The second was posted today on my wall, via Robert Catto. An experienced pilot, Chris Goodfellow, points out some basic facts on his Google Plus account. Goodfellow begins:

A lot of speculation about MH370. Terrorism, hijack, meteors. I cannot believe the analysis on CNN—almost disturbing.

   He obviously shares my concern at how the media have been filling us with water-cooler junk, and proceeds to have a simpler explanation. He continues (sic):

Two days later we hear of reports that Malaysian military radar (which is a primary radar meaning the plane is being tracked by reflection rather than by transponder interrogation response) has tracked the plane on a southwesterly course back across the Malay Peninsula into the straits of Malacca.
   When I heard this I immediately brought up Google Earth and I searched for airports in proximity to the track towards southwest.
   The left turn is the key here. This was a very experienced senior Captain with 18,000 hours. Maybe some of the younger pilots interviewed on CNN didn’t pick up on this left turn. We old pilots were always drilled to always know the closest airport of safe harbor while in cruise. Airports behind us, airports abeam us and airports ahead of us. Always in our head. Always. Because if something happens you don’t want to be thinking what are you going to do—you already know what you are going to do. Instinctively when I saw that left turn with a direct heading I knew he was heading for an airport. Actually he was taking a direct route to Palau Langkawi a 13,000 foot strip with an approach over water at night with no obstacles. He did not turn back to Kuala Lampur because he knew he had 8,000 foot ridges to cross. He knew the terrain was friendlier towards Langkawi and also a shorter distance.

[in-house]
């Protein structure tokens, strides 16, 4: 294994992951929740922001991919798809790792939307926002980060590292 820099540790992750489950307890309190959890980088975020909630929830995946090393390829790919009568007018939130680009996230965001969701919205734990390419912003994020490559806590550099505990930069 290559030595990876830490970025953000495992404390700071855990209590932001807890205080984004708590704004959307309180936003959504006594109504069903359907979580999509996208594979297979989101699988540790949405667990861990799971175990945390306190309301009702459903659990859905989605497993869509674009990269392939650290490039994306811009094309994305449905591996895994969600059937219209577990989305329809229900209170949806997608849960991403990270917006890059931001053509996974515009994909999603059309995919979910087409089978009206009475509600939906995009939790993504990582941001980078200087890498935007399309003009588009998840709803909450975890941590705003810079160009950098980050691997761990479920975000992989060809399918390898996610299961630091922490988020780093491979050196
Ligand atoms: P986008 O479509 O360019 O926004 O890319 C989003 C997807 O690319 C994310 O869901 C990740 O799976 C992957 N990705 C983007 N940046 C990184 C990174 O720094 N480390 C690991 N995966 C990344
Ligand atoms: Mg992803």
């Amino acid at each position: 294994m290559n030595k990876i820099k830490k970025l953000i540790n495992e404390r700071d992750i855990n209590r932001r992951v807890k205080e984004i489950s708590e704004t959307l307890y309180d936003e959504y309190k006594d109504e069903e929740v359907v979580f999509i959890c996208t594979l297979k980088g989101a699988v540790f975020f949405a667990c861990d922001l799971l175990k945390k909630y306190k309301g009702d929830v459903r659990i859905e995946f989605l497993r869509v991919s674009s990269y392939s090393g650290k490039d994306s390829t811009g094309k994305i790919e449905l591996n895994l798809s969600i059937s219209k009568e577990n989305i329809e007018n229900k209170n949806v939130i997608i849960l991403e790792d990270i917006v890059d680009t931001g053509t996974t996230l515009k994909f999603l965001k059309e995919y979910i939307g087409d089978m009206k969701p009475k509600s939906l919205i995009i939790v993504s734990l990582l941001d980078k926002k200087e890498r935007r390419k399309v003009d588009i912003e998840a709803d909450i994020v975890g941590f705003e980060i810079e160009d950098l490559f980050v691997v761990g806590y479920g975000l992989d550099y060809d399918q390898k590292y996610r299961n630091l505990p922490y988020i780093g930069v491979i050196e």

Goodfellow theorizes there was a mid-air fire and the plane did not make it, but that it was heading to Langkawi after the emergency broke out.
   Instinctively, this tragedy seems like a deeply unfortunate mid-air accident, and while these other theories might help families believe their loved ones are alive somewhere, I am sorry to say that I believe the two simplest explanations above. Of course, I would like the truth to come forth earlier so, if these experts are right, these families can commence mourning. Taking them through these unlikely possibilities—a hijacking with the plane descending below radar and landing on some Lost island among them—seems cruel and irresponsible.

PS.: Esquire has a complementary editorial on the mainstream media reporting—which apparently now includes a supernatural possibility. I’ve also head one where MH370 supposedly flew perfectly under another aeroplane, thereby evading detection. I’m delighted not to have entertained either first-hand.—JY